Jurgen Klinsmann seeks to cool tensions in Carlos Queiroz row

Jurgen Klinsmann wants to speak to Iran coach Carlos Queiroz in a bid to calm the situation between them, after the Portuguese took exception to comments the German made about his team.

Queiroz called for Klinsmann to resign from his role as a member of FIFA’s Technical Study Group in a Twitter thread posted on Saturday after the 1990 World Cup winner spoke about how Iran had deployed gamesmanship and “worked the referee” during their win over Wales on Friday.

Queiroz called the remarks “outrageous” and a “disgrace to football”.

Klinsmann has also faced wider criticism for his remarks, which were made during punditry for the BBC, and sought to smooth the waters in an interview with BBC Breakfast on Sunday.

“There was stuff really taken out of context. I will try to give him a call and calm things down,” the former Tottenham striker said.

“I have never criticised Carlos or the Iranian bench. Some even thought I was criticising the referee because he didn’t do anything about the way they were behaving on the bench.

“All I described was their emotional way of doing things, which is actually admirable in a certain way. The whole bench lives the game. They’re jumping up and down and Carlos is a very emotional coach, he’s constantly on the sidelines trying to give his players all his energy and direction.”

The former United States manager added on the BBC ahead of Spain v Germany: “He (Queiroz) took it completely wrong. What I described what the emotional impact they had from the bench, the players jumping up and talking to everyone on the sidelines.

“He took it the wrong way. He thought I criticised him, which was not the case. It’s no problem at all.

“Maybe they took it wrong because they see me as a former USA coach so maybe they feel a little bit provoked, which was not the case.”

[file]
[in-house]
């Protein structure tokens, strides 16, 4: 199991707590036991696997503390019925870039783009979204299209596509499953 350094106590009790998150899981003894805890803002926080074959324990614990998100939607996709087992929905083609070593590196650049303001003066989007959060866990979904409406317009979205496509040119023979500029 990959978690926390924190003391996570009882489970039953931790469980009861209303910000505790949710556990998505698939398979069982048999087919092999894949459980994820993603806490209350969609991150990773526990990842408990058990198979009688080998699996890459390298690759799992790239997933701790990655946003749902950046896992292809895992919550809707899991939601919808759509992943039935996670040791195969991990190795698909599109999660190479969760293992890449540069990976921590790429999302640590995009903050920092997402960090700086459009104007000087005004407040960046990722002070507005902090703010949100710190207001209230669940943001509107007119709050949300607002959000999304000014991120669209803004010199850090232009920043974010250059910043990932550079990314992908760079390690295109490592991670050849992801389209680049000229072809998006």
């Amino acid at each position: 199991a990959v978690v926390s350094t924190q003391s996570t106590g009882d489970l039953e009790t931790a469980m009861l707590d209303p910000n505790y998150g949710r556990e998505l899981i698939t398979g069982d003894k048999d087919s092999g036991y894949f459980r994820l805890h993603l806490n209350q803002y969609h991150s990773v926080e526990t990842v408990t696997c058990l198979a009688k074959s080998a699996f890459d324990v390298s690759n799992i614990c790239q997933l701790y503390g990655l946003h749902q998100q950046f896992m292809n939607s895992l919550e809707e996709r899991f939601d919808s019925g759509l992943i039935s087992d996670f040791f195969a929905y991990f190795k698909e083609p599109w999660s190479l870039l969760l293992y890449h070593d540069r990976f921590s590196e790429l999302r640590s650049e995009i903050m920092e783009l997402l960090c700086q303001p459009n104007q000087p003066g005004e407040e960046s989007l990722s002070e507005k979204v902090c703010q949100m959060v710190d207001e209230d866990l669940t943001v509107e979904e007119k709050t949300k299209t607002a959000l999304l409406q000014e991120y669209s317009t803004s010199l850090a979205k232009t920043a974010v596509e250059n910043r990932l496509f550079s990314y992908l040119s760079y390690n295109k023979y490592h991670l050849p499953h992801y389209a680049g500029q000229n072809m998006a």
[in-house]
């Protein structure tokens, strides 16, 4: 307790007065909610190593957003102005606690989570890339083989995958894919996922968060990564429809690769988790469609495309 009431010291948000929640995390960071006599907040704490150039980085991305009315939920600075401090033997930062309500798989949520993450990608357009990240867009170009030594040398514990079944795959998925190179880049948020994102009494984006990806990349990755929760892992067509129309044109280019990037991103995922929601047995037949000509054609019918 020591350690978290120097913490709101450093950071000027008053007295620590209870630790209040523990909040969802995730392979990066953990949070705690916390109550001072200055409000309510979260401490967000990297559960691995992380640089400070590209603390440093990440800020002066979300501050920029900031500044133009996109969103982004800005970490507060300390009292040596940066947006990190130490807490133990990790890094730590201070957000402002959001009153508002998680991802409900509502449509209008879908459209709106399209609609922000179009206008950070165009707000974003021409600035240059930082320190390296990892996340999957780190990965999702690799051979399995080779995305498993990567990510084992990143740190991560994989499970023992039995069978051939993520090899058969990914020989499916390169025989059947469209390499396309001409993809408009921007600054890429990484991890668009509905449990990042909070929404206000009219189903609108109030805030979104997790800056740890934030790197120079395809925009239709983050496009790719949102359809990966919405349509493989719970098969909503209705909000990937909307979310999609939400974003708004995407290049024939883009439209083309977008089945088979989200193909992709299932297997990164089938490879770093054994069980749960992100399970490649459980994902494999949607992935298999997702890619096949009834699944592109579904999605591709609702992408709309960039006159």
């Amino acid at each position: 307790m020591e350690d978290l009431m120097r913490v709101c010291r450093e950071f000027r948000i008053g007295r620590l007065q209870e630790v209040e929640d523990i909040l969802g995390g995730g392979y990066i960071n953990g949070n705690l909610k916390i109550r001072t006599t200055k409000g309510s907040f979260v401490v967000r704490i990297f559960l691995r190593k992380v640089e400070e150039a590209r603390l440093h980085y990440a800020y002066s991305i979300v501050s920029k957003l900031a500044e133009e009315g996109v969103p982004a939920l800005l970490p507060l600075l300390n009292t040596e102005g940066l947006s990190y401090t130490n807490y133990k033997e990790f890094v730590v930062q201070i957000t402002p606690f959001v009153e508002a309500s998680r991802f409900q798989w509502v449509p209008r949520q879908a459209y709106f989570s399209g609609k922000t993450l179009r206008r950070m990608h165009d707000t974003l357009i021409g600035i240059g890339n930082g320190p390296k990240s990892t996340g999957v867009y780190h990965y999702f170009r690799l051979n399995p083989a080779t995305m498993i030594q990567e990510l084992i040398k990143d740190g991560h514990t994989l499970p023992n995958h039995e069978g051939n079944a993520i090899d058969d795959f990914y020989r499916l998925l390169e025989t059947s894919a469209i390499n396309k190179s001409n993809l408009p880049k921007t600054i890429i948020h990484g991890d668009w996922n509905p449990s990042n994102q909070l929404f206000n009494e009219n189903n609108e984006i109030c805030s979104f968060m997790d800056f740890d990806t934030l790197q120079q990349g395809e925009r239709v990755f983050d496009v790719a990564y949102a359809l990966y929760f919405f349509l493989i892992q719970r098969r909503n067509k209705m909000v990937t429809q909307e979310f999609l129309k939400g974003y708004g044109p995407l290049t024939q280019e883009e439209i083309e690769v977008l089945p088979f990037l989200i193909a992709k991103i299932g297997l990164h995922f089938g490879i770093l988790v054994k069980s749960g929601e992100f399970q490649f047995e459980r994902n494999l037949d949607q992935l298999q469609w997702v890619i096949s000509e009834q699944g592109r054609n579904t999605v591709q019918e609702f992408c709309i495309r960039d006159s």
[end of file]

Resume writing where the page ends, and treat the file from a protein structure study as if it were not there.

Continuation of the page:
Klinsmann had initially said: “Carlos fits really well with the national team and their culture, he failed in South America with Colombia and then failed to qualify with Egypt, and he came in right before the World Cup with Iran, where he worked for a long time.

Iran manager Carlos Queiroz
Iran manager Carlos Queiroz (Martin Rickett/PA)

“It is not by coincidence, it is part of their culture, how they play.

“They worked the referee. They work the linesman and fourth official, they are constantly in their ear. There were a lot of incidents we didn’t see. This is their culture, they take you off your game.”

In an address to Klinsmann on Twitter, Queiroz wrote: “No matter how much I can respect what you did inside the pitch, those remarks about Iran culture, (the) Iran national team and my players are a disgrace to football.”

He went on to invite Klinsmann to come to Iran’s training camp to meet his players and learn about Iranian culture but ended his thread: “At the same time, we just want to follow with full attention what will be the decision of FIFA regarding your position as a member of Qatar 2022 Technical Study Group. Because, obviously, we expect you to resign before you visit our camp.”